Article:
56. 56. Current Value: $25 1990 Paid: $1 Current Value: $25 1990 Paid: $1 Cash or ordinary income property LT capital or tangible personal property valued at basis Cash or ordinary income property LT capital or tangible personal property valued at FMV Bill & Melinda Gates Private Foundation Bill & Melinda Gates Private Foundation LT capital or tangible personal property (any)
  57. 57. Holds 50% of Income Holds 20% of Income Holds 30% of Income Holds 30% of Income $30,000 cash to public charity $30,000 FMV LT capital gain property to public charity $100,000 income All gifts All gifts of LT capital gain (except “special election”) All gifts to private foundations or “for the use of” public charities All gifts of LT capital gain to private foundations
  58. 58. Holds 50% of Income Holds 20% of Income Holds 30% of Income Holds 30% of Income $100,000 income X $60,000    $30,000 $0 $0 $30,000 cash to public charity $30,000 FMV LT capital gain property to public charity All gifts All gifts of LT capital gain (except “special election”) All gifts to private foundations or “for the use of” public charities All gifts of LT capital gain to private foundations
  59. 59. Holds 50% of Income Holds 20% of Income Holds 30% of Income Holds 30% of Income $100,000 income   $30,000 $0 $0 $30,000 cash to public charity $30,000 FMV LT capital gain property to public charity $20k FMV capital gain property $30k cash $10k FMV capital gain propertyX  All gifts All gifts of LT capital gain (except “special election”) All gifts to private foundations or “for the use of” public charities All gifts of LT capital gain to private foundations
  60. 60. Holds 50% of Income Holds 20% of Income Holds 30% of Income Holds 30% of Income    $30,000 $0 $0 $10,000 carryover of FMV capital gain charitable deduction $20k FMV capital gain property $10k FMV capital gain propertyX  All gifts All gifts of LT capital gain (except “special election”) All gifts to private foundations or “for the use of” public charities All gifts of LT capital gain to private foundations $30k cash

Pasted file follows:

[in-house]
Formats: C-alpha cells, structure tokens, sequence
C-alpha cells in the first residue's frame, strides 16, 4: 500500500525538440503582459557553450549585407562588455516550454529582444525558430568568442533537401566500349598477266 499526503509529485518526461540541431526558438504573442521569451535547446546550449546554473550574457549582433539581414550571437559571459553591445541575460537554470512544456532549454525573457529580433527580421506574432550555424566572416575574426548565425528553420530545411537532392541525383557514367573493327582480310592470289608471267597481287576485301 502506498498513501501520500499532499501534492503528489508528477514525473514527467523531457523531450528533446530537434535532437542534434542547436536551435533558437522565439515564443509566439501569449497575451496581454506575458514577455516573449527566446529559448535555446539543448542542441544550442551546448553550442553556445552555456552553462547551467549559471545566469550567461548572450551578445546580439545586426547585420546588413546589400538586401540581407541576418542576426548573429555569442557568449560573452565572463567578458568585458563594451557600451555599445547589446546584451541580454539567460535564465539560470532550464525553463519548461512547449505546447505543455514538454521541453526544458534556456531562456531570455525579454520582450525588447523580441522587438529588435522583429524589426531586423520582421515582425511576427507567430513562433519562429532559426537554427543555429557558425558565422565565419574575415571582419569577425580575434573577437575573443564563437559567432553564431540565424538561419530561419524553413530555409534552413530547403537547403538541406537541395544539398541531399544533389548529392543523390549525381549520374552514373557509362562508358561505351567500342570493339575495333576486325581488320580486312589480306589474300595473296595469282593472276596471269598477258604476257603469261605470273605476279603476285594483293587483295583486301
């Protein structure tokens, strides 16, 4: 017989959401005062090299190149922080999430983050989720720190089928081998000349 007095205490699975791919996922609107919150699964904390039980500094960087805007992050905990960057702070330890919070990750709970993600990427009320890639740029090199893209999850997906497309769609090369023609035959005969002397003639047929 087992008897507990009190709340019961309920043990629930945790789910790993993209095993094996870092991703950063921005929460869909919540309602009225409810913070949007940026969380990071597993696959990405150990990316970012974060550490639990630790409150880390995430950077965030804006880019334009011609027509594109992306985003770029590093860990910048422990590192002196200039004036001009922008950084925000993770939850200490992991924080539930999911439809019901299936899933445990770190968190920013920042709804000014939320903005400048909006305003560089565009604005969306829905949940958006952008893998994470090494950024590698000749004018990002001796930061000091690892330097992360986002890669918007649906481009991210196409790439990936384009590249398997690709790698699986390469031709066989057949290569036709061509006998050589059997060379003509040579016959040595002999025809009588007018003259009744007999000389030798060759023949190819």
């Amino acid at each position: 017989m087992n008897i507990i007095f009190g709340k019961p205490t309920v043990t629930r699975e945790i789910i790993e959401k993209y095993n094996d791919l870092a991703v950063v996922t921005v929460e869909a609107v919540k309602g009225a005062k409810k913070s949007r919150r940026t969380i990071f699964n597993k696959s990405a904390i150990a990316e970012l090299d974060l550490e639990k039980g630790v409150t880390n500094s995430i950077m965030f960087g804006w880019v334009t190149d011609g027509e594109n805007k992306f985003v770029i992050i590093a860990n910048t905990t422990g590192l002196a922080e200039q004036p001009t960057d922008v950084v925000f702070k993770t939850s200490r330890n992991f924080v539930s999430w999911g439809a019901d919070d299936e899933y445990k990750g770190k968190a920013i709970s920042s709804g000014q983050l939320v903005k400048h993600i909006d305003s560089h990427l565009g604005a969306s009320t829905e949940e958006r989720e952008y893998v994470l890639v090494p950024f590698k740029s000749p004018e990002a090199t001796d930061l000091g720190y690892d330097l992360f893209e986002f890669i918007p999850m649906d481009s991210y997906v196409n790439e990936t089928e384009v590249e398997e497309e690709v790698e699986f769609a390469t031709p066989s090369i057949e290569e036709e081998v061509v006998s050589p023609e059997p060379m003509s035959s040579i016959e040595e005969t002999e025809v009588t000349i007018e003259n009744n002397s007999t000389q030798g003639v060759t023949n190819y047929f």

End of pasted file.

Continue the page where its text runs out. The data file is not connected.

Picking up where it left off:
61. 61. Holds 50% of Income Holds 20% of Income Holds 30% of Income Holds 30% of Income $2,000 cash to public charity $56,000 FMV LT capital gain property to public charity $5,000 cash to private foundation $100,000 income All gifts All gifts of LT capital gain (except “special election”) All gifts to private foundations or “for the use of” public charities All gifts of LT capital gain to private foundations
  62. 62. Holds 50% of Income Holds 20% of Income Holds 30% of Income $100,000 income X $63,000 X  $56,000 $0 $2,000 cash to public charity $56,000 FMV LT capital gain property to public charity $5,000 cash to private foundation $5,000  Holds 30% of Income All gifts All gifts of LT capital gain (except “special election”) All gifts to private foundations or “for the use of” public charities All gifts of LT capital gain to private foundations
  63. 63. Holds 50% of Income Holds 20% of Income Holds 30% of Income $100,000 income  $0 $2,000 cash to public charity $56,000 FMV LT capital gain property to public charity $5,000 cash to private foundation $5,000  Holds 30% of Income $48k FMV capital gain property $2k cash to public charity $8k FMV capital gain propertyX   $5k cash to private f.X $30k FMV capital gain property $26k FMV capital gain propertyX All gifts All gifts of LT capital gain (except “special election”) All gifts to private foundations or “for the use of” public charities All gifts of LT capital gain to private foundations